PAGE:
Note: I participate pretty equally in all book forms! I'm slowly reading paper books less and less, but I still enjoy them.
We've used them for hundreds of years. Their weight and feel is strong enough --and engaging enough -- to stand competition against the e-book format, simply because the loss of the analog nature would be too much to bear for many . Strangely enough, I find I have a much harder time focusing on a physical book, which is why I've moved more towards e-books over time.
E-books helped me survive concert band. I would open up a book on my music stand just next to my binder, and sit and quietly read while our director yelled at other sections.
I would read on my phone in between class. In college I used my kindle to buy textbooks, and would bookmark and highlight pages to take notes and keep track of difficult passages. I could flip between chapters in class with 2 clicks.
We got my dad a kindle, since he used to have to bring 3 or 4 books with him on a business trip in order to have enough to read. He has never gone back.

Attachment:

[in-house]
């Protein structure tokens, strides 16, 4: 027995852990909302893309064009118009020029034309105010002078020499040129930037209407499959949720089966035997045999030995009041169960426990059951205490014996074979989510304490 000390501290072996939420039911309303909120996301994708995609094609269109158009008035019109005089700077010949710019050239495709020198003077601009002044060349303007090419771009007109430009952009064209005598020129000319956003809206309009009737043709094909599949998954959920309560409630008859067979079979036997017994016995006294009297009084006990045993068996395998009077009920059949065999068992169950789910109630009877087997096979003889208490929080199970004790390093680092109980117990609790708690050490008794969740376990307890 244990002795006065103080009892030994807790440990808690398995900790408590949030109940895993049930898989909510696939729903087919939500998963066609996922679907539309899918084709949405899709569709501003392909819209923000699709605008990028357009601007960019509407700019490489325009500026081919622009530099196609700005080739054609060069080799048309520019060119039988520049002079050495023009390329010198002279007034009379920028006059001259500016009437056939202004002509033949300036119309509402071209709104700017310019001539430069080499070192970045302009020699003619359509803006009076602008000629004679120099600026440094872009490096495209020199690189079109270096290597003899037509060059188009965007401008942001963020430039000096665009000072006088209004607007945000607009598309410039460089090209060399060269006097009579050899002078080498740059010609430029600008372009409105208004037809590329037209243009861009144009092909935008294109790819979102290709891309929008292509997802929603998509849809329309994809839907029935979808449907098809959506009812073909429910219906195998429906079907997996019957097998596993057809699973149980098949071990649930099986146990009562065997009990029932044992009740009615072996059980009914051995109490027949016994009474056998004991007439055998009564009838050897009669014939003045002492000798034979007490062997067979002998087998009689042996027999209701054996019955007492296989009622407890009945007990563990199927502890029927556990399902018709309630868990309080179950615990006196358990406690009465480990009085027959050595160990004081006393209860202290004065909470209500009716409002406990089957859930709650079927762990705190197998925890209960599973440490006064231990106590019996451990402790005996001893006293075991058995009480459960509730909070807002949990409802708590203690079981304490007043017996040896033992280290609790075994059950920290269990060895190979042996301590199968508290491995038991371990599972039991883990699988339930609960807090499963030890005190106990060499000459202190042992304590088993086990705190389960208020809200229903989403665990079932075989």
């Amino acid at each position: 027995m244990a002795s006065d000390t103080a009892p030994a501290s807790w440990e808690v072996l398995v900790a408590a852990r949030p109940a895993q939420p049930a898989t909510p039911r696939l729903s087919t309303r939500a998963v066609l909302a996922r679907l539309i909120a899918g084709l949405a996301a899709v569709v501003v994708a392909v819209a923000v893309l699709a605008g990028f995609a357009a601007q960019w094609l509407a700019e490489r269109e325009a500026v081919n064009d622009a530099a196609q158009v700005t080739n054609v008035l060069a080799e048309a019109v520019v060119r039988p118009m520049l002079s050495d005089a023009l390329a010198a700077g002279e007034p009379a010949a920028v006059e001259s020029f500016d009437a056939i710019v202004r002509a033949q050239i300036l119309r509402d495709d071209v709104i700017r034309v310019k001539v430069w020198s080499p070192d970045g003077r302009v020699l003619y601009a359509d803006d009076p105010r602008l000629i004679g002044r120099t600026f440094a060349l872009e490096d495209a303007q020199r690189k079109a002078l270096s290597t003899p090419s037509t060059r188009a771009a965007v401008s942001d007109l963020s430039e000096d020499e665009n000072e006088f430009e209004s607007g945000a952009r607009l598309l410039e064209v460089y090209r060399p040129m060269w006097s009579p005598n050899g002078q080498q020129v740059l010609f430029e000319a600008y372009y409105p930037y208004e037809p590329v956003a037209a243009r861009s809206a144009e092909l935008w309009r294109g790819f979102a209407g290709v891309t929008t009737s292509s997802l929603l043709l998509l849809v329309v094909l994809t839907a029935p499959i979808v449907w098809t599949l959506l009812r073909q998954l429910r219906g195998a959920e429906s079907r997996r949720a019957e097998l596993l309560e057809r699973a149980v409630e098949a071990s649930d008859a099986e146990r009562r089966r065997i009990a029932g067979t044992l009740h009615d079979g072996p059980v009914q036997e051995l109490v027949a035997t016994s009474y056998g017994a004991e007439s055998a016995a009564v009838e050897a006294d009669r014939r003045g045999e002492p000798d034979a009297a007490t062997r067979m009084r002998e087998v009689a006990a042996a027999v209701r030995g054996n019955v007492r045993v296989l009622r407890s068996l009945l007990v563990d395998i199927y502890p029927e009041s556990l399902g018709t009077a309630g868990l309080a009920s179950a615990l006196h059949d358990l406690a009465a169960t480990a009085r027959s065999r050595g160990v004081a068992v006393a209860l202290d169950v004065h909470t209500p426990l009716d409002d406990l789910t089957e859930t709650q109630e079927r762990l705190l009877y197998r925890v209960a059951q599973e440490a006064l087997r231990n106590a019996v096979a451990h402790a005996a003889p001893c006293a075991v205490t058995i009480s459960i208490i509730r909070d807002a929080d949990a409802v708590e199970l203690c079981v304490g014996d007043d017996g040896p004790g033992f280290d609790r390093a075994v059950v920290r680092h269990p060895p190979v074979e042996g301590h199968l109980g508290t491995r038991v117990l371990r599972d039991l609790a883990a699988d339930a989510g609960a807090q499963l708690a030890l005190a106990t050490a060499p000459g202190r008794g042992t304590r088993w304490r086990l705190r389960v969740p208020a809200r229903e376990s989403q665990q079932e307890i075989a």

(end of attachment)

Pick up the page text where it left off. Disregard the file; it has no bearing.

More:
Fortunately, the kindle paperwhite has removed my only reservation with reading on a screen with their analog-esque, matte-sheen surface.
Audio books are my secret to falling asleep. For years I had issues with shutting down my brain when it was time to go to bed. I started listening to audio books of books I'd already read as a way to distract myself so my body could settle down. I still use them to this day. I remember loving audio books on roadtrips as a kid, and I remember my parents buying big 12 pack CD's of long books for my dad to take on his mountain commute. Nowadays, I listen to audiobooks for new things as well, since I can sample the narration on Audible to see if I like the performance. PS: I think audio books are absolutely just as meritable as reading in text form, don't @ me.